In a boat across the river of death

MARCH 2017

Man’s connection to nature is one of the cornerstones of Ellen Thesleff’s art. This reveals itself best in the paintings she painted at her summerhouse in Ruovesi. The water element and the journey by boat with its symbolism are intertwined in an especially impressive way in the large scaled painting Harvesters in Boat II from 1924. The work was acquired to the collection of the Gösta Serlachius Fine Arts Foundation in 2016.

The basis of the work of the painter and graphic artist Ellen Thesleff (1869–1954) was earth, water, fire and air. The further her artistic path led her, the more immaterial her visualizations became, and the higher was the level from which she looked into the world of ideas. The realism in the production of her youth has been characterized as a down-to-earth kind of ambiance lyricism, but at the beginning of the 20th century, the colourism of her paintings changed, which made Thesleff one of the most interesting forerunners of Finnish modernism.

Ellen Thesleff has in different contexts been called a symbolist, an expressionist, even an impressionist. In fact her art escapes all definitions of style. During her long career, she even consciously avoided theories and manifests. Her roaming the great art centres of Europe made her an early, international modernist. Especially Italy became a spiritual homeland for Thesleff.

In summer, however, the artist preferred to be in her home country, in the lake landscapes of Murole in Ruovesi, where also the painting Harvesters in a Boat II was created. The painting breathes a sense of hazy summer evening, but Thesleff’s works seldom lend themselves to being unambiguously explained.  Quietly, and exhausted after the long day’s work, the harvesters are about to board the boat waiting in the shallow waters at the shore. The individual traits of the characters have vanished, as well as the lakeshore landscape, which seems to be teeming with hidden images of the spirits and wild animals of the folk tales.

In the foreground of the painting, the boat is being pushed into the water by a reaper, on whose shoulder a scythe is resting as a hardly observable detail. He is one of the working people returning from the harvest, but the duskiness of the evening and the unsharpness of the outlines mislead the viewer; perhaps what we actually see is the Reaper, the boatsman of the underworld, whose task it is to take the silent figures across the river of death. The death symbolism of the painting becomes clearer when you compare it to the woodcuts Boat Ride and The Grim Reaper from the same period. The nearness of death in the painting isn’t scaring – the way it is in her graphics – but mysterious.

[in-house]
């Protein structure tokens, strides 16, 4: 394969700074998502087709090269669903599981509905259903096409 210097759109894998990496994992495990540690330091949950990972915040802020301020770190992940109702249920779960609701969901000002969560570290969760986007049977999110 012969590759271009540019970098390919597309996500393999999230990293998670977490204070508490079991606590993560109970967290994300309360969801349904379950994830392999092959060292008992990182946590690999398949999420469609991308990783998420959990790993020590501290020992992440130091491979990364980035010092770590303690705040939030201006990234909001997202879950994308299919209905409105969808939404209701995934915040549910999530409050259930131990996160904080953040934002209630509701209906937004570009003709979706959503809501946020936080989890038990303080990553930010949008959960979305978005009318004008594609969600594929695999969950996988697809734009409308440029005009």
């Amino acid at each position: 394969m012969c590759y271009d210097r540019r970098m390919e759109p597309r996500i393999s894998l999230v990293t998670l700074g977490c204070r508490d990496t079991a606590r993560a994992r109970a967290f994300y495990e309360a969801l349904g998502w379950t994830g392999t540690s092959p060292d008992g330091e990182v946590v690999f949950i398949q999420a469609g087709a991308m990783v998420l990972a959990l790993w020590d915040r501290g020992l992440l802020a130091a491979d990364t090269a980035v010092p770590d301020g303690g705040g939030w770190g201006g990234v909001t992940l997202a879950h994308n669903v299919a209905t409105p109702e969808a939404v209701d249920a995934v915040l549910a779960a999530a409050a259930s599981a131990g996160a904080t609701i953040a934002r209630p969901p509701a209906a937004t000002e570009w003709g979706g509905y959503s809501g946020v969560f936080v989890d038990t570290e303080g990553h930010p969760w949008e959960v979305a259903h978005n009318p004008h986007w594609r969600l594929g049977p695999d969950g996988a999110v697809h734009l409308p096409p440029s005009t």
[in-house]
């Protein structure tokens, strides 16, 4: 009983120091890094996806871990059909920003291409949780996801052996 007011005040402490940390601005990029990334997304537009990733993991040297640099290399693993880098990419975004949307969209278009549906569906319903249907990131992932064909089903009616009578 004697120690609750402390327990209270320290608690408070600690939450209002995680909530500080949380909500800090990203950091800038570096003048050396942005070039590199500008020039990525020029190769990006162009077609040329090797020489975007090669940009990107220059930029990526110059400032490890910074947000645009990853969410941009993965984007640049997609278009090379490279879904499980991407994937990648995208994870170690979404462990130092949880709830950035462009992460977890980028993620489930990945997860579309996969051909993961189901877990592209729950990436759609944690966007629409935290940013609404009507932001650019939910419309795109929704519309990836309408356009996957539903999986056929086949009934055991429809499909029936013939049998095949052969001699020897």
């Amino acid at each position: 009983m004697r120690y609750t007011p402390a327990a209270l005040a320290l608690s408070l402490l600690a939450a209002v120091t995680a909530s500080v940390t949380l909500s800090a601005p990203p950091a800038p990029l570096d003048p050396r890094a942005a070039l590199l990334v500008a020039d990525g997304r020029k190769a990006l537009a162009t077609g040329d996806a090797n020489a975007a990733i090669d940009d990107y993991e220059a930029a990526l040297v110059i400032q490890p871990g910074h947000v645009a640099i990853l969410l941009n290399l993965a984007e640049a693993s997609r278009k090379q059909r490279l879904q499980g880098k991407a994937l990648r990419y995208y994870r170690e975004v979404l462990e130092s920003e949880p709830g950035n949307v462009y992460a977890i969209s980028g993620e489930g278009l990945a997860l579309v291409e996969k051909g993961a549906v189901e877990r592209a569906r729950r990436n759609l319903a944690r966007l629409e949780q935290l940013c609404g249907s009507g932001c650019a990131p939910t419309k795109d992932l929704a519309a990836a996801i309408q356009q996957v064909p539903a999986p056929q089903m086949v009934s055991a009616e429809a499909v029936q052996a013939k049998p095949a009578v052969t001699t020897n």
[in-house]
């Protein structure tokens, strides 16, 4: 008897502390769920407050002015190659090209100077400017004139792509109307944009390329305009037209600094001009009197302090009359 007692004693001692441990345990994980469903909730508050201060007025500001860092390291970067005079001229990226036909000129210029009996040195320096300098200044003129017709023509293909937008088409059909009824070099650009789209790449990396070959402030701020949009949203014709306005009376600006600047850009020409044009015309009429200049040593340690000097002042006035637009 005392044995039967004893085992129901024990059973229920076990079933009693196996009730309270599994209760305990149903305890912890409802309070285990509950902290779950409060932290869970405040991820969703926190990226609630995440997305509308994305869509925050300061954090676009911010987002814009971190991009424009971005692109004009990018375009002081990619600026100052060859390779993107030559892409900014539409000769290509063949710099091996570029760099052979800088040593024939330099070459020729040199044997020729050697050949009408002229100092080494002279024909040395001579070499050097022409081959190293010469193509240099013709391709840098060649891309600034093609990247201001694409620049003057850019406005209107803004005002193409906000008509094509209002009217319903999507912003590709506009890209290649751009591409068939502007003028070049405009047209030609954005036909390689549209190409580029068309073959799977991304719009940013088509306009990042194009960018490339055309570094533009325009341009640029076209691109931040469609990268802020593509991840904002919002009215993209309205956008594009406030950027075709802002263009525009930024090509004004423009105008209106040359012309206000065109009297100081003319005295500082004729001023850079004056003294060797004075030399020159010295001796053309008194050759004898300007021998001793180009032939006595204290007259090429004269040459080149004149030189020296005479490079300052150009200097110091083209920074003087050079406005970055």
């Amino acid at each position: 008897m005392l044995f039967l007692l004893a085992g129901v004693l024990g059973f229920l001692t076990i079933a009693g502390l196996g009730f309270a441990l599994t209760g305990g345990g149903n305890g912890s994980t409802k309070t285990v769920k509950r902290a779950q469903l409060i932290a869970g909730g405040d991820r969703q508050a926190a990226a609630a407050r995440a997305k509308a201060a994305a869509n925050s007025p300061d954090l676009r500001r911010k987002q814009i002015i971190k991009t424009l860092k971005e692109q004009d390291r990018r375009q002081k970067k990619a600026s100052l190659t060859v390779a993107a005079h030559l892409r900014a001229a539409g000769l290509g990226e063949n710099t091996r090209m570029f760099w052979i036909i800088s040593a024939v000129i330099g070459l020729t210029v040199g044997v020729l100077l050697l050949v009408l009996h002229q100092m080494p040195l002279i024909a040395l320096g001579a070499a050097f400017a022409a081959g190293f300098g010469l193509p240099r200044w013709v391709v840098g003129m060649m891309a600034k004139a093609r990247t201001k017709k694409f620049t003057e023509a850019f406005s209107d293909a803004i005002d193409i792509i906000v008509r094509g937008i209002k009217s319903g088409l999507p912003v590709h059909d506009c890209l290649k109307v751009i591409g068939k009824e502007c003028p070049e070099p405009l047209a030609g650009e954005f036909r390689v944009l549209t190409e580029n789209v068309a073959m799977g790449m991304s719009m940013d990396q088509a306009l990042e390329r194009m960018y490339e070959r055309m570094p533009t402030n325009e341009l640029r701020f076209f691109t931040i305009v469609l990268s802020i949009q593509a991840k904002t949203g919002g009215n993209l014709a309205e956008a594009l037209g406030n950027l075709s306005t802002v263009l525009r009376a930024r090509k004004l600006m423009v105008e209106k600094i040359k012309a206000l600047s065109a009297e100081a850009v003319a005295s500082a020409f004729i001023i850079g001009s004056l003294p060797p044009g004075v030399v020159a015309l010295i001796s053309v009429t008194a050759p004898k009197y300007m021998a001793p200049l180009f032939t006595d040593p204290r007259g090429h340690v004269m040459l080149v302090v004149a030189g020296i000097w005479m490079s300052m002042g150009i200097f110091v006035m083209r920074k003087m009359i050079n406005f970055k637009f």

The harvest, which marks the end of the growing season, prepares nature for winter and death, so that when spring arrives vegetation is revivified and reborn, and in this way the cycle of life continues from year to year. The painting can bee seen as a pantheistic statement on the part of Ellen Thesleff of the argument of human immortality, our eternal existence as part of nature. To her friend Gordon Craig, she wrote in 1920: “To me, life is a drama without beginning or end. How could there be an end?” The artist’s task is to strive for the beauty of nature, to melt into the endless cycle of nature.

“I’m pressing myself into the sand as deep as the depth of my heart, in order to hear the heartbeat of the earth, and at the pace of these beats I’m grabbing my colours, sure of myself and free”, Ellen Thesleff wrote after becoming conscious of the wonder of colours at the beginning of the 20th century. Over the years, her paintings became more and more airy, the rigid form softened. At the end, in the last paintings of the 80-year-old artist, we sense only the fireworks of colours. At this point, she summarized her message: “Truth and beauty are one. Absolute beauty exists: it’s at such a height that truth can never reach it.”

Tarja Talvitie
Head of Collections

Ellen Thesleff, Harvesters in Boat II
Ellen Thesleff, Harvesters in Boat II, 1924, oil on canvas. Gösta Serlachius Fine Arts Foundation. Photo: Hannu Miettinen